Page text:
Renaissance man of India Deccan Chronicle
May 30th, 2009 By Jagmohan
Every nation has its own special attributes: Germany has its organisational abilities, the United States has enterprise, Japan has adaptability and the United Kingdom has balance. The hallmark of India, in its hey-days, was the power and profundity of her mind and the purity and punctiliousness of her soul. It was this power and purity which made Indian civilisation one of the most creative and constructive civilisations in the world. In his own inimitable style, Sri Aurobindo had noted:
“For 3,000 years she has been creating abundantly and incessantly, lavishly… republics and kingdoms and empires, philosophies and cosmogonies and sciences and creeds and arts and poems and all kinds of monuments and public works, communities and societies and religious orders, laws and codes and rituals, physical sciences, psychic sciences, systems of yoga, politics and administration, arts spiritual, arts worldly, trades, industries, fine crafts — the list is endless and in each item there is almost a plethora of activity”.
The saints and sages of ancient India injected power and potency in the Indian mind. In turn, this power and potency added to the capacity of the sages and saints to think deeply on the phenomena around. One of the fundamental truths discovered by them was that the universe is an organic web in which every life is inextricably enmeshed with the other and that this web is permeated with cosmic force of which man and nature were constituents as well as contributors.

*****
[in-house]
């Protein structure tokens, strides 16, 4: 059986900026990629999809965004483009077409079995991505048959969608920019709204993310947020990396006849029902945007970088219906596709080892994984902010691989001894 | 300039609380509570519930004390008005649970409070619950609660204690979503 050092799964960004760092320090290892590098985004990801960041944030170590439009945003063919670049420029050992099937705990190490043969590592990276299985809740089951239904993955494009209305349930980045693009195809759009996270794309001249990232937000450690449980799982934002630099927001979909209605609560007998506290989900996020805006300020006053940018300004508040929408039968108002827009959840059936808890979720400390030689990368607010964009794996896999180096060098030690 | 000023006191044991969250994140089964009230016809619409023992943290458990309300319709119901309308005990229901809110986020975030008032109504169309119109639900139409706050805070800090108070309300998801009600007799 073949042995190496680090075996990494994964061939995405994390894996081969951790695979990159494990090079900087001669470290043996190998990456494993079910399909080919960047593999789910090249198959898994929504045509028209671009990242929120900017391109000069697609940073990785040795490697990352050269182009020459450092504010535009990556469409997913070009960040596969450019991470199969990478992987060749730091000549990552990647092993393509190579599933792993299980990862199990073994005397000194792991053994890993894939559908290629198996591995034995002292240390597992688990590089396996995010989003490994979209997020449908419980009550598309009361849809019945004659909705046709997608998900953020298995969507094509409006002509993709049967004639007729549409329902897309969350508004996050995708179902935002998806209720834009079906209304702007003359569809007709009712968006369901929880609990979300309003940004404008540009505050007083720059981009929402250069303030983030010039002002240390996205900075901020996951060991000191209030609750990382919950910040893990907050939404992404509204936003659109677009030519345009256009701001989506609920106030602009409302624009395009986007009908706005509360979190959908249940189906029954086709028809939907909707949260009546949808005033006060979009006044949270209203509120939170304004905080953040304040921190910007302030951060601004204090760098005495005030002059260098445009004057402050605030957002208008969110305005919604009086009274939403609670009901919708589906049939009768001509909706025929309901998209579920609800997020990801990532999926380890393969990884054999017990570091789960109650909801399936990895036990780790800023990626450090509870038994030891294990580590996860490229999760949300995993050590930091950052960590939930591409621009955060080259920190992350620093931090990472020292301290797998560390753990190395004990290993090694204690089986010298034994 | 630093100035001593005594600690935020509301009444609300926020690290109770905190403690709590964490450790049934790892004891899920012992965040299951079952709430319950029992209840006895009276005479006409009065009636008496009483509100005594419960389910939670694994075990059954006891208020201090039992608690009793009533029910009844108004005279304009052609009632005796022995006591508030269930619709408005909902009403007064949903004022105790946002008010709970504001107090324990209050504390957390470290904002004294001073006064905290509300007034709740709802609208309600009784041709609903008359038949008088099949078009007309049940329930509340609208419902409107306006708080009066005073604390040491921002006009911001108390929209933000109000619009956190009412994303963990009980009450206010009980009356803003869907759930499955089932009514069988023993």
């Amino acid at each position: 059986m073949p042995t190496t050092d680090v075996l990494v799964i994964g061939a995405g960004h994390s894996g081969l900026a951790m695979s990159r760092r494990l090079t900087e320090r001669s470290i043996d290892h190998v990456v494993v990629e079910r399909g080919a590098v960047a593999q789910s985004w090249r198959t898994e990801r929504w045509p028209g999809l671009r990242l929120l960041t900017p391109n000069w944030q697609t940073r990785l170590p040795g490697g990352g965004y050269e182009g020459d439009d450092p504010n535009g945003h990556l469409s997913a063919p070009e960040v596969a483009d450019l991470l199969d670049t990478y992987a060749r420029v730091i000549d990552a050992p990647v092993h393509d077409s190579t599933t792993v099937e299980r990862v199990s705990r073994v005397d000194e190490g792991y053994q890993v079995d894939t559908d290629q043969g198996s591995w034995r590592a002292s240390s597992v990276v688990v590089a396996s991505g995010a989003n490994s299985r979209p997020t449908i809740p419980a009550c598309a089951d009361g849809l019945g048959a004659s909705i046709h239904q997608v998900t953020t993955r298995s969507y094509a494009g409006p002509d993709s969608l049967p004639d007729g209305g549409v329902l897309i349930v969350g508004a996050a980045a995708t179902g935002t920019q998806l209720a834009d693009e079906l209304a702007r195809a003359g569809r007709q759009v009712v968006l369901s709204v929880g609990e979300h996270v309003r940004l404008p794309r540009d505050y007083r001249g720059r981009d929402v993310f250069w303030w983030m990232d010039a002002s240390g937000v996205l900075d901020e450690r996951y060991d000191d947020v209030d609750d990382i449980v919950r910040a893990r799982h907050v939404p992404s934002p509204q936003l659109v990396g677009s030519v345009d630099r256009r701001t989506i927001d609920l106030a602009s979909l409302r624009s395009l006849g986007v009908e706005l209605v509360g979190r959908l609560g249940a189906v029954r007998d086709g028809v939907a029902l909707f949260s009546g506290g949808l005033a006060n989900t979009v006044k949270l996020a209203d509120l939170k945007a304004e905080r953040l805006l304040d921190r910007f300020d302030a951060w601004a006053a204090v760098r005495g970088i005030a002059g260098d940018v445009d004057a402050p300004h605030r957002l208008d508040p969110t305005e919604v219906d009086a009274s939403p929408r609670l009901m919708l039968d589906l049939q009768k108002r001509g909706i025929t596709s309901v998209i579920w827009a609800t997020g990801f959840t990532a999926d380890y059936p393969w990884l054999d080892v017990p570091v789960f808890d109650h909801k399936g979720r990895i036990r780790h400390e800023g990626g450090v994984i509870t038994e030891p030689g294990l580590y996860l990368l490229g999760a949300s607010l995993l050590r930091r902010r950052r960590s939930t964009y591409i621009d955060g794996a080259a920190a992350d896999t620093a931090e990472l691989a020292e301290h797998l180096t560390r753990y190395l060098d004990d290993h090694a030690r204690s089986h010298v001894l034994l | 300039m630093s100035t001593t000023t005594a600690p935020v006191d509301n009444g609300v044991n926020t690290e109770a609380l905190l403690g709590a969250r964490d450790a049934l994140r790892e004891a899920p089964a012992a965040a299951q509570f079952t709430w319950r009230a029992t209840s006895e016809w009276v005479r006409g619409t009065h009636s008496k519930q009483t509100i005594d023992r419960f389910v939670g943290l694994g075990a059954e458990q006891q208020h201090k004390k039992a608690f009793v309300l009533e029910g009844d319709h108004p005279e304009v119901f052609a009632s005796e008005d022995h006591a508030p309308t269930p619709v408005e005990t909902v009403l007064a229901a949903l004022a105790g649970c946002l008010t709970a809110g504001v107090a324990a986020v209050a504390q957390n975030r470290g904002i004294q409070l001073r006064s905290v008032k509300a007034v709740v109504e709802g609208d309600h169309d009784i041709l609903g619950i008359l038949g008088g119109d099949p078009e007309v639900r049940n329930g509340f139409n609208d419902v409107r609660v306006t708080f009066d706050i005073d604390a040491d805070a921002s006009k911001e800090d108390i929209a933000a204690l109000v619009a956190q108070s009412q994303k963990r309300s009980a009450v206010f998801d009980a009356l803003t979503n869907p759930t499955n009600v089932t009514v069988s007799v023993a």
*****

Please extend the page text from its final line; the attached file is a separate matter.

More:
A philosophic structure, in the form of Vedanta, was raised and a way of attaining elevation of mind and moving towards truth, while carrying on with day to day work, was indicated through a comprehensive system of yoga.
Unfortunately, for a variety of reasons, the power of the Indian mind, which had produced profound systems and structures, began to wane after the 7th century. Soon there was a near total desertification of the Indian mind, with small meadows of green appearing here and there occasionally. The “mighty evil” that had invaded the Indian mind and soul was, to a large extent, beaten back by a galaxy of profound thinkers and reformers who brought about a new awakening that led to the great renaissance of the later 19th century and early 20th century.
Out of the stalwarts of renaissance, Sri Aurobindo emerged as the strongest champion of the Indian spirit and expressed the highest confidence in its underlying strength. In no uncertain terms, he declared:
“India cannot perish, our race cannot become extinct, because among all the divisions of mankind it is to India that is reserved the highest and most splendid destiny, the most essential to the future of the human race. It is she who must send forth from herself the future religion of the entire world, the eternal religion which is to harmonise all religion, science and philosophies and make mankind one soul”.